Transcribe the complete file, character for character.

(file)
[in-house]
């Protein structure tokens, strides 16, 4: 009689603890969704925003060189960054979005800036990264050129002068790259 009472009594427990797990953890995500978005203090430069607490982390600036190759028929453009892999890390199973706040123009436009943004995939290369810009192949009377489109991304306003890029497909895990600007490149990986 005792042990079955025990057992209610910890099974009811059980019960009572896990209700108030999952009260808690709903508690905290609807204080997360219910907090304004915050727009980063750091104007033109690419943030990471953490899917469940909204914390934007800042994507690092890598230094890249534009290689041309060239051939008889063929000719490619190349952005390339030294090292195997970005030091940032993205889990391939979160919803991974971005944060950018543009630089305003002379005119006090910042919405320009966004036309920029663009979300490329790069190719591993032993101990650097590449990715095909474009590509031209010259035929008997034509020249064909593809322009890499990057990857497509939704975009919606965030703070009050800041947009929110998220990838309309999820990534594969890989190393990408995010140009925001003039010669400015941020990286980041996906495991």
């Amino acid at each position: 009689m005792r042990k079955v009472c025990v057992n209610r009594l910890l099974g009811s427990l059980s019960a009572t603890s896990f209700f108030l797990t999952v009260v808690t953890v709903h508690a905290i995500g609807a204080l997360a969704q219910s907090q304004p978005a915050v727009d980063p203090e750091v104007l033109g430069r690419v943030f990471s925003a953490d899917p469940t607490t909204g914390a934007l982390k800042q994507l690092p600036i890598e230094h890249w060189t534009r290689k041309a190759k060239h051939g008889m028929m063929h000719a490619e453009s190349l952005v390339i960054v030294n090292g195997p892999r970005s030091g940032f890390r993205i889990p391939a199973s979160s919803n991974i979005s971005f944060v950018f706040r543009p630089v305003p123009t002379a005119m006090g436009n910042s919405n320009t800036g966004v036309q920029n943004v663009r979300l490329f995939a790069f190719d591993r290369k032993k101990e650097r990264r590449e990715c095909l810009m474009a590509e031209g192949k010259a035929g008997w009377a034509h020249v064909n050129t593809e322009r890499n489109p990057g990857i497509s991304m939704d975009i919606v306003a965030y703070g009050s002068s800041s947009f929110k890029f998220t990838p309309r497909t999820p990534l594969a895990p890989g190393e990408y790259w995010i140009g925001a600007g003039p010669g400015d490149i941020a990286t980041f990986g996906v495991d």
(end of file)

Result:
[in-house]
């Protein structure tokens, strides 16, 4: 009689603890969704925003060189960054979005800036990264050129002068790259 009472009594427990797990953890995500978005203090430069607490982390600036190759028929453009892999890390199973706040123009436009943004995939290369810009192949009377489109991304306003890029497909895990600007490149990986 005792042990079955025990057992209610910890099974009811059980019960009572896990209700108030999952009260808690709903508690905290609807204080997360219910907090304004915050727009980063750091104007033109690419943030990471953490899917469940909204914390934007800042994507690092890598230094890249534009290689041309060239051939008889063929000719490619190349952005390339030294090292195997970005030091940032993205889990391939979160919803991974971005944060950018543009630089305003002379005119006090910042919405320009966004036309920029663009979300490329790069190719591993032993101990650097590449990715095909474009590509031209010259035929008997034509020249064909593809322009890499990057990857497509939704975009919606965030703070009050800041947009929110998220990838309309999820990534594969890989190393990408995010140009925001003039010669400015941020990286980041996906495991």
């Amino acid at each position: 009689m005792r042990k079955v009472c025990v057992n209610r009594l910890l099974g009811s427990l059980s019960a009572t603890s896990f209700f108030l797990t999952v009260v808690t953890v709903h508690a905290i995500g609807a204080l997360a969704q219910s907090q304004p978005a915050v727009d980063p203090e750091v104007l033109g430069r690419v943030f990471s925003a953490d899917p469940t607490t909204g914390a934007l982390k800042q994507l690092p600036i890598e230094h890249w060189t534009r290689k041309a190759k060239h051939g008889m028929m063929h000719a490619e453009s190349l952005v390339i960054v030294n090292g195997p892999r970005s030091g940032f890390r993205i889990p391939a199973s979160s919803n991974i979005s971005f944060v950018f706040r543009p630089v305003p123009t002379a005119m006090g436009n910042s919405n320009t800036g966004v036309q920029n943004v663009r979300l490329f995939a790069f190719d591993r290369k032993k101990e650097r990264r590449e990715c095909l810009m474009a590509e031209g192949k010259a035929g008997w009377a034509h020249v064909n050129t593809e322009r890499n489109p990057g990857i497509s991304m939704d975009i919606v306003a965030y703070g009050s002068s800041s947009f929110k890029f998220t990838p309309r497909t999820p990534l594969a895990p890989g190393e990408y790259w995010i140009g925001a600007g003039p010669g400015d490149i941020a990286t980041f990986g996906v495991d």